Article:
The University of Toronto Faculty of Law announced Thursday it has raised $24 million, including $15 million for financial aid from alumni and other supporters, in the school’s campaign to provide greater financial aid to law students.
The Canadian government’s use of artificial intelligence for decision-making in areas such as immigration needs independent oversight and carefully developed standards of use, says a new report from the University of Toronto.
An Ottawa homeowner trying to prevent a condo development in his neighbourhood is challenging provisions in the Planning Act that allow developers to turn single-story houses into three-storey apartment complexes as unconstitutional.
A recent Ontario Court of Appeal ruling overturned a man’s drug-trafficking convictions after the court found the evidence used against him was inadmissible because it was obtained through breach of his Charter rights.
With three new judicial appointments on the West Coast, there are two new Supreme Court of British Columbia justices and another new member of the British Columbia and Yukon courts of appeal.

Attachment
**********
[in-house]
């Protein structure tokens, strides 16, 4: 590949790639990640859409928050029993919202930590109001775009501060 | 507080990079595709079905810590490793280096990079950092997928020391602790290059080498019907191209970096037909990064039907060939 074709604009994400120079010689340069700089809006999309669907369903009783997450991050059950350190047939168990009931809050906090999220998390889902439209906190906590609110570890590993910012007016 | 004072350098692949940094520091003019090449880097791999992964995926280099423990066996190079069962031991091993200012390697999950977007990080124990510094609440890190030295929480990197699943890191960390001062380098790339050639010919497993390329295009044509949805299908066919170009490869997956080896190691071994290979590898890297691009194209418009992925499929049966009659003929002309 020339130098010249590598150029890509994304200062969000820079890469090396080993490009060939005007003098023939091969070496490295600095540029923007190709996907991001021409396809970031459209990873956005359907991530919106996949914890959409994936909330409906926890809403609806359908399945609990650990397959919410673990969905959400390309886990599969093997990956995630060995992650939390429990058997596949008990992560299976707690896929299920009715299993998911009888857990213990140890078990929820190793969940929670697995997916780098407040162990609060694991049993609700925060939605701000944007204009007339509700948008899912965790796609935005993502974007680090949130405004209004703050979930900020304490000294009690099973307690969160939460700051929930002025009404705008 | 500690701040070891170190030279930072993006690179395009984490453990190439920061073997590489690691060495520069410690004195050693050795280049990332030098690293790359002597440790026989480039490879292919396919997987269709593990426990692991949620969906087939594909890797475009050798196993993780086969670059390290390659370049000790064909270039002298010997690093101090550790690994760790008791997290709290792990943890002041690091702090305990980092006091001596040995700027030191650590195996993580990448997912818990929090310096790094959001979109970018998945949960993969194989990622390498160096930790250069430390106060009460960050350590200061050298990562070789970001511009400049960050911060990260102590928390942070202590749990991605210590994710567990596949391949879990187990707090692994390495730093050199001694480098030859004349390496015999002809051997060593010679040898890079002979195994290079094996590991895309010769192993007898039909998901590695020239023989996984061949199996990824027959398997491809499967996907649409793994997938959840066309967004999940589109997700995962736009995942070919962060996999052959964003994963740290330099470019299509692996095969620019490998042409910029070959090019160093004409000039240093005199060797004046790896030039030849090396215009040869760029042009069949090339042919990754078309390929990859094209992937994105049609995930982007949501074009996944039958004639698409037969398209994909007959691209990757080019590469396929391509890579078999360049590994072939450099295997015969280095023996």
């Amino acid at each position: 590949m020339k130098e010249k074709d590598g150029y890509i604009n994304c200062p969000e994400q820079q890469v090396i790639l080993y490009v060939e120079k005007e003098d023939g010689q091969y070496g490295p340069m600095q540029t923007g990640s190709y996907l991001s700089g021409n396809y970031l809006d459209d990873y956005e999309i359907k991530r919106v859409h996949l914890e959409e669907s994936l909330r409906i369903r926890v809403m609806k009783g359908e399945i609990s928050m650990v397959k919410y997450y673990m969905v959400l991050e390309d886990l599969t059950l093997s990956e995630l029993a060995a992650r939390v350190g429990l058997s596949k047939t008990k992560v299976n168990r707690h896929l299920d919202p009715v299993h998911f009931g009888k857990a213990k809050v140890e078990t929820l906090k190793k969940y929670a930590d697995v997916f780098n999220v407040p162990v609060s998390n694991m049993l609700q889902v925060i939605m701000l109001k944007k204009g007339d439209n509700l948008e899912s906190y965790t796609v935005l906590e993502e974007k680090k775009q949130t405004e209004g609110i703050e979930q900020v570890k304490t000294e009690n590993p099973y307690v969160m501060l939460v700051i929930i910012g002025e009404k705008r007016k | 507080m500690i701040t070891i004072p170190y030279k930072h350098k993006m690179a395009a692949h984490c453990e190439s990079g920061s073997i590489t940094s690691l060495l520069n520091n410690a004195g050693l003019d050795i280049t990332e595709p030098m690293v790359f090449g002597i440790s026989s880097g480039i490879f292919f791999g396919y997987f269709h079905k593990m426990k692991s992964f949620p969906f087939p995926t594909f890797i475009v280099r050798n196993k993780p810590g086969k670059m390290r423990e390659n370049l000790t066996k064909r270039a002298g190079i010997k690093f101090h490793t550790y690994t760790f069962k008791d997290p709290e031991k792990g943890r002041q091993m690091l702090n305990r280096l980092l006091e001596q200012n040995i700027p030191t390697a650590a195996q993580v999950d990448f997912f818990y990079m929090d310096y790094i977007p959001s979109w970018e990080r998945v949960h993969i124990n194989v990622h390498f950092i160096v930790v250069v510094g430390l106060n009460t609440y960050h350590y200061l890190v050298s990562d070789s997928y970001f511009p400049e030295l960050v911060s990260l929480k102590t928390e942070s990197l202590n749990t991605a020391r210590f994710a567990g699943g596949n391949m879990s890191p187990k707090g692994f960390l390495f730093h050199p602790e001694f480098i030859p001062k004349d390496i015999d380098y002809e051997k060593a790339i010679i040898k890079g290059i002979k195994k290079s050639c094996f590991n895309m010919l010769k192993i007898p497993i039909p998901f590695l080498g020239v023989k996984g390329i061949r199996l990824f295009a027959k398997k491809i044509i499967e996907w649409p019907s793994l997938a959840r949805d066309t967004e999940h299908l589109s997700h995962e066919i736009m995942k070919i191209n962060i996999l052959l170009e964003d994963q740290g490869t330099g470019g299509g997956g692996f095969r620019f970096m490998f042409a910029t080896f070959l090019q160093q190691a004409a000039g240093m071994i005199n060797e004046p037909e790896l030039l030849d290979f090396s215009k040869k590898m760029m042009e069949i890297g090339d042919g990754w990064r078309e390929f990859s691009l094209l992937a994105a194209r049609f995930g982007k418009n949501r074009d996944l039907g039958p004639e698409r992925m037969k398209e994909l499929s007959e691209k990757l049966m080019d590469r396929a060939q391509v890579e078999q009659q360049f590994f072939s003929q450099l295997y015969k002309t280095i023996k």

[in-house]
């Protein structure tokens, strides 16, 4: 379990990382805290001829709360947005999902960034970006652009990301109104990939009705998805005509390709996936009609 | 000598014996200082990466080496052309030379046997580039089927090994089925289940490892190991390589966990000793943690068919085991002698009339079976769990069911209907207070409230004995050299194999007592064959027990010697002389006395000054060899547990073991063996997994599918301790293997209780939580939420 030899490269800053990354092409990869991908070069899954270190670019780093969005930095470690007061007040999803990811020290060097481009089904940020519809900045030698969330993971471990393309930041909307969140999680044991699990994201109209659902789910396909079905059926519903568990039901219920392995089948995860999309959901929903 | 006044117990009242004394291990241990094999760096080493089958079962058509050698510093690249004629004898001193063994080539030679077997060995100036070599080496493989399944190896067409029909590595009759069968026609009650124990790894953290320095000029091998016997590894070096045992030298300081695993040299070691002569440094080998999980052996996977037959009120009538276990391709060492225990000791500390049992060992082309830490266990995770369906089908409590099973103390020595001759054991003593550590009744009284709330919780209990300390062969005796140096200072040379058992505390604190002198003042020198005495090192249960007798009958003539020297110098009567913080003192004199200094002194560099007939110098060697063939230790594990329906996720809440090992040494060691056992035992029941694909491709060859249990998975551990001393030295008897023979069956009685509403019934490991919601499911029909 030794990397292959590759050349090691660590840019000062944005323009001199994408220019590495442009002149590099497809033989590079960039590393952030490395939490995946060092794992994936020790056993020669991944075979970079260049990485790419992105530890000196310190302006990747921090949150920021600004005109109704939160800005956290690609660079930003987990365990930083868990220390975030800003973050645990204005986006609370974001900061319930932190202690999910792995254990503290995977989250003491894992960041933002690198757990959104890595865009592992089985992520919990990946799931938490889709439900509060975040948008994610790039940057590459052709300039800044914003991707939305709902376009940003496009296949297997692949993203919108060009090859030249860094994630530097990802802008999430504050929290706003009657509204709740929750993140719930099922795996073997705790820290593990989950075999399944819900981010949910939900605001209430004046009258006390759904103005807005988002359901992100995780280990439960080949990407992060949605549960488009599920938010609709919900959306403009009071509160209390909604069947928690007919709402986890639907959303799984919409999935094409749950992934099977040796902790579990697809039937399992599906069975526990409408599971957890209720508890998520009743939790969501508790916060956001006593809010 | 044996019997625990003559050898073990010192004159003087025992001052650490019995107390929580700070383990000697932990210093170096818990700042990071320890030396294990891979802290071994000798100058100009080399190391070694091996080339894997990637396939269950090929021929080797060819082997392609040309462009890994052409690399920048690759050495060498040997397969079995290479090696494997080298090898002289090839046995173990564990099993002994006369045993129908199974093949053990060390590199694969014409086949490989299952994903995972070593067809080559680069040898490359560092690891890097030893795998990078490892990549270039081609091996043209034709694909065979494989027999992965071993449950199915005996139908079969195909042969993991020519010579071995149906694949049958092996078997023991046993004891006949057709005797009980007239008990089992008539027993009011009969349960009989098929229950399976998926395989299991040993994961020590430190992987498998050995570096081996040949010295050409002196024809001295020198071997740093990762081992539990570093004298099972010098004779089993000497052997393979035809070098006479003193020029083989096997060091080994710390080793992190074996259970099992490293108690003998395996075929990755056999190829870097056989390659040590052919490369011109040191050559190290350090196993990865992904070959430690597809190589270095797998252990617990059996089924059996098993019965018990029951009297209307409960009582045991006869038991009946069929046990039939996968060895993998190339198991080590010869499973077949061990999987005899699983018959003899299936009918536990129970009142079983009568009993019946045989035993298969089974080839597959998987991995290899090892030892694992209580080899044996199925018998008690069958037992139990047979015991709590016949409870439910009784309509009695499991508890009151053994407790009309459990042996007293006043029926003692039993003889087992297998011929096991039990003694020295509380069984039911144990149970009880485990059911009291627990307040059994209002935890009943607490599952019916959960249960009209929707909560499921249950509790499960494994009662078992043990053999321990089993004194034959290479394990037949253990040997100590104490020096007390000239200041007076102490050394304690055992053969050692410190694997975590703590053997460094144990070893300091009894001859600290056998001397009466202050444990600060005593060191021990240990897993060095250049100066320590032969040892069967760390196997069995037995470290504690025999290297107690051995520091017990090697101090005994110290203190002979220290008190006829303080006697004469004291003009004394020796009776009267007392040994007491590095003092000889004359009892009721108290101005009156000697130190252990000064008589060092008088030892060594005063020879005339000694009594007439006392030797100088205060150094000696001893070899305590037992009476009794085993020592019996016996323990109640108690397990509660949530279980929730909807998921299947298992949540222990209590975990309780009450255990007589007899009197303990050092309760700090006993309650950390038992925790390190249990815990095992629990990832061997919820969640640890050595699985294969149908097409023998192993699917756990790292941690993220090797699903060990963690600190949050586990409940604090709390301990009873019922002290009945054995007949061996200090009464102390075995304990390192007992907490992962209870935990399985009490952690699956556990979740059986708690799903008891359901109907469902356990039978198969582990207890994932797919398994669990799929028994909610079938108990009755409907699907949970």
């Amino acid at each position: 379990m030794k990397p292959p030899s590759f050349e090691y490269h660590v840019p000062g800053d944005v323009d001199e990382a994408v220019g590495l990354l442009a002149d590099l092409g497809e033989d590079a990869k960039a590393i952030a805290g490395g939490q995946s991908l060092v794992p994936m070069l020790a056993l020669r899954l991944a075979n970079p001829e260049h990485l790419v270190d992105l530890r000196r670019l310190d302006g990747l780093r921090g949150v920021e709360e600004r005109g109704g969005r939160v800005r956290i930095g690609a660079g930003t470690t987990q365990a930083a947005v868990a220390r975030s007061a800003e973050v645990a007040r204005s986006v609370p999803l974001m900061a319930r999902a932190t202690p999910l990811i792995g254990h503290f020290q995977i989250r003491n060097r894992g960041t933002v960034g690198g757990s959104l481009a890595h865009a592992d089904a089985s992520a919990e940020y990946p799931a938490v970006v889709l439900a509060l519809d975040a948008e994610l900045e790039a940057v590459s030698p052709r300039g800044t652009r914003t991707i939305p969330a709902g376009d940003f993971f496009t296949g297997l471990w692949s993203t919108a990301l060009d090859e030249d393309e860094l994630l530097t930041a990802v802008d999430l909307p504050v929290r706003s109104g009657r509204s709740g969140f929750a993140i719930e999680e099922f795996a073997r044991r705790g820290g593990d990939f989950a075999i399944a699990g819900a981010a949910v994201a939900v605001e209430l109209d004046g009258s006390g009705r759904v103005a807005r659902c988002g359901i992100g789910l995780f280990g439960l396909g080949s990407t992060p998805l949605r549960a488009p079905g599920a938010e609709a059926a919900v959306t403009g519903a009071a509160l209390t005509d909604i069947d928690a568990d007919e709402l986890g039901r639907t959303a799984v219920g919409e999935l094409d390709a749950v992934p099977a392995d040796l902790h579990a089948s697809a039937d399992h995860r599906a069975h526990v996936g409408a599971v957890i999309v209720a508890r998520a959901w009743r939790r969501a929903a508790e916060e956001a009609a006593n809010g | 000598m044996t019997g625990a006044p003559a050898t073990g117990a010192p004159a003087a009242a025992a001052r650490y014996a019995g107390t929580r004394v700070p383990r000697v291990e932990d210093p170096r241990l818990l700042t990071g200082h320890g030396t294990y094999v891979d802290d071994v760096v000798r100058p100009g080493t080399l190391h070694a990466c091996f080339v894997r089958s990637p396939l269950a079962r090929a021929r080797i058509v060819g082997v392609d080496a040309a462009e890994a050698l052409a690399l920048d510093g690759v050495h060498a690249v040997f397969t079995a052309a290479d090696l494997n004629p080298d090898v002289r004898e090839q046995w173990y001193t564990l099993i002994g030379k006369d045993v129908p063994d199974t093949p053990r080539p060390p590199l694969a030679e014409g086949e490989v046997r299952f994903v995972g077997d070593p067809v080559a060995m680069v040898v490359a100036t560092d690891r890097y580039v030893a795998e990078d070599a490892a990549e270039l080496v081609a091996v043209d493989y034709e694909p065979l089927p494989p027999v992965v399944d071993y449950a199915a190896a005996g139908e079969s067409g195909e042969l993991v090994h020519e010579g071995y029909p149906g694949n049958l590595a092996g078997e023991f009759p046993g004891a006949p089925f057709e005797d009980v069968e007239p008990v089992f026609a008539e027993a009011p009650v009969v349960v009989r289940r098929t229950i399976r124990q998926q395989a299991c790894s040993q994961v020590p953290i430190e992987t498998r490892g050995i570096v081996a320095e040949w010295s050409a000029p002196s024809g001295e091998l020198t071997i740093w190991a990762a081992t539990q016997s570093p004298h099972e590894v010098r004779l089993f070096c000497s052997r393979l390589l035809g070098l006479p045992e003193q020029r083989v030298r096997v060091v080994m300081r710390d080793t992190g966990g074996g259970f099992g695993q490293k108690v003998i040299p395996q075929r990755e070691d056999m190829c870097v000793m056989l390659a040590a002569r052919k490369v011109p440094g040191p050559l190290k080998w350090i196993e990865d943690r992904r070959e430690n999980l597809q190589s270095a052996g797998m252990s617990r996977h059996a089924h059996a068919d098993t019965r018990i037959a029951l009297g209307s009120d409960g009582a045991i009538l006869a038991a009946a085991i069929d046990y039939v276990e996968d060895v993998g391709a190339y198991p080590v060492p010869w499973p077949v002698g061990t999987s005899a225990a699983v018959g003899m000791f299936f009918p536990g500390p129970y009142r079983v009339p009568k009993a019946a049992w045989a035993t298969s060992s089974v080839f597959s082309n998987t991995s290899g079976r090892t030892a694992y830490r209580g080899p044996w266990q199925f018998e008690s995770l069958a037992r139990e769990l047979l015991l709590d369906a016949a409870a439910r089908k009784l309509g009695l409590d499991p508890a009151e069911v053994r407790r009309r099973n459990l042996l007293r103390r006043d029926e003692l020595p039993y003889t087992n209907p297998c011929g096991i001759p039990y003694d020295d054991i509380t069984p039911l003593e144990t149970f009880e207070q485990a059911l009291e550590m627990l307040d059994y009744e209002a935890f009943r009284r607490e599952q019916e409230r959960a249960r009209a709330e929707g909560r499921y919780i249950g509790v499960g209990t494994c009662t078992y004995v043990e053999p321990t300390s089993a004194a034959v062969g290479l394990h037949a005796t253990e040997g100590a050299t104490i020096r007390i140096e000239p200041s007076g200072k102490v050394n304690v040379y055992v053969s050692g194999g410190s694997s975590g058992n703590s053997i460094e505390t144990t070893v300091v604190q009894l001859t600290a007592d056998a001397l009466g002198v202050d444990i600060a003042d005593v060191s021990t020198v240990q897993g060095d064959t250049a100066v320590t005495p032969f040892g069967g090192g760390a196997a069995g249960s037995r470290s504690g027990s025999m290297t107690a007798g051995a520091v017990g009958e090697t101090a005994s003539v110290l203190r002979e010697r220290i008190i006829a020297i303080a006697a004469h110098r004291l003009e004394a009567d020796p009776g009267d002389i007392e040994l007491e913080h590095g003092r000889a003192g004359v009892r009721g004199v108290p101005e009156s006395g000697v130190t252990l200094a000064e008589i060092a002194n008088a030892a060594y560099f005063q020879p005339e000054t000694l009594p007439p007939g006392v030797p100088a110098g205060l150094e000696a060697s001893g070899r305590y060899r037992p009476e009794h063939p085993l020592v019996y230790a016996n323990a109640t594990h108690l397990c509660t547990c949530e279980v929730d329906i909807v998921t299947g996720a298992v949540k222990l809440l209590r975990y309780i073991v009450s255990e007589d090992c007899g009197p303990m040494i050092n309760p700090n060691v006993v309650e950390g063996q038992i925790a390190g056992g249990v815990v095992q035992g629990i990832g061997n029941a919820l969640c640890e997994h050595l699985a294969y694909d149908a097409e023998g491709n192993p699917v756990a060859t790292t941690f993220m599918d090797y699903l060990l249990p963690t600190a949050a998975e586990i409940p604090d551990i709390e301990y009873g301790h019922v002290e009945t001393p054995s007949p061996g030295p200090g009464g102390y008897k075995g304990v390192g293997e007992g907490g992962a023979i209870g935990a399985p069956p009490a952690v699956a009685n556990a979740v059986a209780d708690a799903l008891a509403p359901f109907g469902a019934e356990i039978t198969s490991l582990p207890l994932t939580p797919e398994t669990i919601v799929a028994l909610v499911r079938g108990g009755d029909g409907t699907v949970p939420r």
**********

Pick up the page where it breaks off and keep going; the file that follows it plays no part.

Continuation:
Ontario’s new anti-SLAPP legislation was tested in the Court of Appeal, with six rulings released Thursday, four of which were deemed strategic lawsuits against public participation.
In ruling in Tesla Motors Canada ULC’s favour in a lawsuit launched against Ontario’s Ministry of Transportation for the cancellation of electric car rebates, the judge called the government’s actions “arbitrary” and “egregious,” which “singled out Tesla for reprobation and harm.”
On Oct. 17, Canadians will be able to legally smoke cannabis, but many condo owners and tenants won’t be able to do so at home, nor will they be entitled to smoke tobacco, even if previously permitted as condo corporations rush to put restrictions in place.
With the rise in online crowdfunding on sites such as GoFundMe and Kickstarter, a new law in Saskatchewan that regulates payouts was tested in the courts for the first time Wednesday.